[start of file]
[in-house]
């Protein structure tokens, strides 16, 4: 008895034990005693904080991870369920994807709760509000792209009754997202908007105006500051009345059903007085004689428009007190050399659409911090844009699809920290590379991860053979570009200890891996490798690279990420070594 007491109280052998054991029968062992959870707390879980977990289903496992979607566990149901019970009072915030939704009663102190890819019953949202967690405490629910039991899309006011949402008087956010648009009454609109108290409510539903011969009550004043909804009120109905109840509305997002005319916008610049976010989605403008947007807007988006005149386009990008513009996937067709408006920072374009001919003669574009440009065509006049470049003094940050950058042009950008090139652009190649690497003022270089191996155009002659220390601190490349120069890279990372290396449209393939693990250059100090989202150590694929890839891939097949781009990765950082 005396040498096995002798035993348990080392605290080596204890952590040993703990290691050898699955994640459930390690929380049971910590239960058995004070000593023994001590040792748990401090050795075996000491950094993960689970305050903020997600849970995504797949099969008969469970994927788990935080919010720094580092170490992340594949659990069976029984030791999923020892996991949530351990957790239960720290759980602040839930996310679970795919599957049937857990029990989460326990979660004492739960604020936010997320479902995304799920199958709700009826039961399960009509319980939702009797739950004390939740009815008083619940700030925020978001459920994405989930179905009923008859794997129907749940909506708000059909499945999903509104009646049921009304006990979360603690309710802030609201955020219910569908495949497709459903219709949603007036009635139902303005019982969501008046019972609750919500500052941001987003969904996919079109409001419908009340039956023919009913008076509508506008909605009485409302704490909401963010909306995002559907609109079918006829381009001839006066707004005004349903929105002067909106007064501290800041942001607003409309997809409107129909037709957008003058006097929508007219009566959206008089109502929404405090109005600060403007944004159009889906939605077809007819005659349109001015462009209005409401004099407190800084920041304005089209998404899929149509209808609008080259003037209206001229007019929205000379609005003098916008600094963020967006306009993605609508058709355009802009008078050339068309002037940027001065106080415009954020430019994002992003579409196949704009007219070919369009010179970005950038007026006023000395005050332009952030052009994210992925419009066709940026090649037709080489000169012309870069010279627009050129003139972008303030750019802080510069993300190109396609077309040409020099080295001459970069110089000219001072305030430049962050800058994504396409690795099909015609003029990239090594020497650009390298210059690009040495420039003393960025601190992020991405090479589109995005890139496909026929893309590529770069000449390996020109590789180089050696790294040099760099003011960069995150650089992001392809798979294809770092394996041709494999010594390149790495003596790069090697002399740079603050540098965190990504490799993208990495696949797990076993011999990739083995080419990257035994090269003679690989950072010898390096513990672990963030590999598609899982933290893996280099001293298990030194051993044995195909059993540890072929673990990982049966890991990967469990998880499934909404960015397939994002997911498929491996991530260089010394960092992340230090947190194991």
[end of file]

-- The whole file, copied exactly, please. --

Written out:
[in-house]
């Protein structure tokens, strides 16, 4: 008895034990005693904080991870369920994807709760509000792209009754997202908007105006500051009345059903007085004689428009007190050399659409911090844009699809920290590379991860053979570009200890891996490798690279990420070594 007491109280052998054991029968062992959870707390879980977990289903496992979607566990149901019970009072915030939704009663102190890819019953949202967690405490629910039991899309006011949402008087956010648009009454609109108290409510539903011969009550004043909804009120109905109840509305997002005319916008610049976010989605403008947007807007988006005149386009990008513009996937067709408006920072374009001919003669574009440009065509006049470049003094940050950058042009950008090139652009190649690497003022270089191996155009002659220390601190490349120069890279990372290396449209393939693990250059100090989202150590694929890839891939097949781009990765950082 005396040498096995002798035993348990080392605290080596204890952590040993703990290691050898699955994640459930390690929380049971910590239960058995004070000593023994001590040792748990401090050795075996000491950094993960689970305050903020997600849970995504797949099969008969469970994927788990935080919010720094580092170490992340594949659990069976029984030791999923020892996991949530351990957790239960720290759980602040839930996310679970795919599957049937857990029990989460326990979660004492739960604020936010997320479902995304799920199958709700009826039961399960009509319980939702009797739950004390939740009815008083619940700030925020978001459920994405989930179905009923008859794997129907749940909506708000059909499945999903509104009646049921009304006990979360603690309710802030609201955020219910569908495949497709459903219709949603007036009635139902303005019982969501008046019972609750919500500052941001987003969904996919079109409001419908009340039956023919009913008076509508506008909605009485409302704490909401963010909306995002559907609109079918006829381009001839006066707004005004349903929105002067909106007064501290800041942001607003409309997809409107129909037709957008003058006097929508007219009566959206008089109502929404405090109005600060403007944004159009889906939605077809007819005659349109001015462009209005409401004099407190800084920041304005089209998404899929149509209808609008080259003037209206001229007019929205000379609005003098916008600094963020967006306009993605609508058709355009802009008078050339068309002037940027001065106080415009954020430019994002992003579409196949704009007219070919369009010179970005950038007026006023000395005050332009952030052009994210992925419009066709940026090649037709080489000169012309870069010279627009050129003139972008303030750019802080510069993300190109396609077309040409020099080295001459970069110089000219001072305030430049962050800058994504396409690795099909015609003029990239090594020497650009390298210059690009040495420039003393960025601190992020991405090479589109995005890139496909026929893309590529770069000449390996020109590789180089050696790294040099760099003011960069995150650089992001392809798979294809770092394996041709494999010594390149790495003596790069090697002399740079603050540098965190990504490799993208990495696949797990076993011999990739083995080419990257035994090269003679690989950072010898390096513990672990963030590999598609899982933290893996280099001293298990030194051993044995195909059993540890072929673990990982049966890991990967469990998880499934909404960015397939994002997911498929491996991530260089010394960092992340230090947190194991």